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104: How to Give a Perfect Poster Presentation

It’s a tragic fact: many jaw-dropping, eye-opening, and heart-pounding research results never makes an impact on the scientific community.

And it’s partly your fault.

By “your,” of course,  I mean all of us.  Because when we waste the opportunity to share our results in their best light at a scientific conference or poster session, our viewers may overlook this valuable insight.

But we can do better!  With a little planning, collaboration, and hard work, we can make even a humble poster presentation a vehicle for inspiring the next discovery and building our scientific network.

Let’s get started!

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mad scientist

103: Laboratory of Horrors!

“Hey, I won’t be able to make it over for movies tonight.  I’ve got to finish these timepoints…  Yeah, I know it’s the third time this week, but I promise I’ll leave a early tomorrow…  Okay, sorry.  Goodnight.”

Gary ends the phone call and sighs.  This is not the first time he’s had to cancel a date to finish up an experiment.   He’s starting to detect some resentment in his girlfriend’s voice.

As the minutes tick by on his timer, Gary sees lights flip off in the adjacent laboratory bays.  Even the postdocs have gone home.  Looks like it’ll be another long, lonely night – just him and an incubator full of cells.

He’s scrolling through his phone to find a playlist that can keep him awake for the next few hours when there’s a faint clink of glass somewhere in the darkened part of the lab.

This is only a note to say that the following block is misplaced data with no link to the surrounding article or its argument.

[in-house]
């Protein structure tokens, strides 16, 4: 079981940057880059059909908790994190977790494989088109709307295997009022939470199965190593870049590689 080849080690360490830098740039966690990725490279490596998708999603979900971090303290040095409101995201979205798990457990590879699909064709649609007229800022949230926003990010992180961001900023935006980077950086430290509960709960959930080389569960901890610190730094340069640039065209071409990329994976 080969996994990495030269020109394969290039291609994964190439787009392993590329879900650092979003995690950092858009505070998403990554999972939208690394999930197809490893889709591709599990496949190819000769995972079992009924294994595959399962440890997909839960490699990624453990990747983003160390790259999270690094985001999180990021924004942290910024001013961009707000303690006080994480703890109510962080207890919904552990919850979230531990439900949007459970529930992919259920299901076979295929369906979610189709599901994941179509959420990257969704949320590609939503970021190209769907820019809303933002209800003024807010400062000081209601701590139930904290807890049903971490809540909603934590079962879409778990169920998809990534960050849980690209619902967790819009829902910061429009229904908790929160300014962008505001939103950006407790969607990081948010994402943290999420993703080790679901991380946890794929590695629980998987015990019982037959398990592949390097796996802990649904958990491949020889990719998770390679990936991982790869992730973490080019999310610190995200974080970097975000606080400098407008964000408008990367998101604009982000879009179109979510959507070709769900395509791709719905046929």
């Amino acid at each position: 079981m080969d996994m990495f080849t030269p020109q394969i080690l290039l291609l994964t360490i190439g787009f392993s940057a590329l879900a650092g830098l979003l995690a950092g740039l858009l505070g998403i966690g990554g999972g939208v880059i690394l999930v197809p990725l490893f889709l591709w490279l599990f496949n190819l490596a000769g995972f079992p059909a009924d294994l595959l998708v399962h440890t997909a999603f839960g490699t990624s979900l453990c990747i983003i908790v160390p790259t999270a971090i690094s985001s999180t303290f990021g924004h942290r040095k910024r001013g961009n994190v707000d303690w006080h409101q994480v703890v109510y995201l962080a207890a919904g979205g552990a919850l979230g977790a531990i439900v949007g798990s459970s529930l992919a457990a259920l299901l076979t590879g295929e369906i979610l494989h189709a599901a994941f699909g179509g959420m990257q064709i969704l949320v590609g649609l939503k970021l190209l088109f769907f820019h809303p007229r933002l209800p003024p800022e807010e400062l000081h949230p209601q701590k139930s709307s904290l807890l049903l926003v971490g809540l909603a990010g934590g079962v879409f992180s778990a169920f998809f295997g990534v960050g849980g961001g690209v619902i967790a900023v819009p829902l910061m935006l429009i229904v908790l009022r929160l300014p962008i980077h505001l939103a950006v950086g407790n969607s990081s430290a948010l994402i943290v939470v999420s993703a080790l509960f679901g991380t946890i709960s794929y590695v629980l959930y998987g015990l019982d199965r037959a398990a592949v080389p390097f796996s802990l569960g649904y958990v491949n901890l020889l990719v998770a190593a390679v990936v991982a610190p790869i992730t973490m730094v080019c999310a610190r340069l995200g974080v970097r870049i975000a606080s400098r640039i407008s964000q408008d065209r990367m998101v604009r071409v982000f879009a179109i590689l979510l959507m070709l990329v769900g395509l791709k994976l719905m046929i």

He finds the playlist just as he hears a faint tap, tap, tap coming from the same direction.

“Maybe one of the postdocs left a cage of mice here by accident,” he thinks.  He pops out his ear buds and listens again… tap… tap… tap…

But the sound is too rhythmic to be mice. 

“They really need to fix that faucet.  That thing has been leaking for weeks.”

Tap… tap… tappity tappity tap.  Whatever is dripping seems to be coming faster now.

“Is someone there?” Gary asks, feeling stupid for the uncanny tightness now rising in his chest.  Tap… tappity tap tap… 

The sound that was just dripping is now streaming, a thin drizzle falling onto the soapstone bench.

Gary stands, and keeping his eyes toward the source of the sound, creeps carefully toward the light switch.  That’s when a nauseating wave of stench hits his nostrils.

His pupils constrict as he reaches the switch and the lights flash across a viscous puddle slowly growing larger on the bench to his right.  The pool has spilled over the edge, dripping foul, sticky liquid onto the floor. 

The odor is unmistakable and overpowering. He tears up, each breath a painful struggle to get enough air.

His eyes slowly follow the vile stream to its source…

“Dammit!  Who spilled that bottle of β-mercaptoethanol and didn’t clean it up!?”

Little Lab of Horrors

Life in grad school may not have many horror-movie freak-outs, but there are plenty of harrowing and traumatic experiences to thrill even the most stoic scientist.

In celebration of Halloween, we asked our listeners about their lab and grad school horror stories!

We heard chilling tales of fires, floods, and freezers on the fritz.  There are stories of dissertations delayed, pilfering PIs, and even explosions! Eeeek!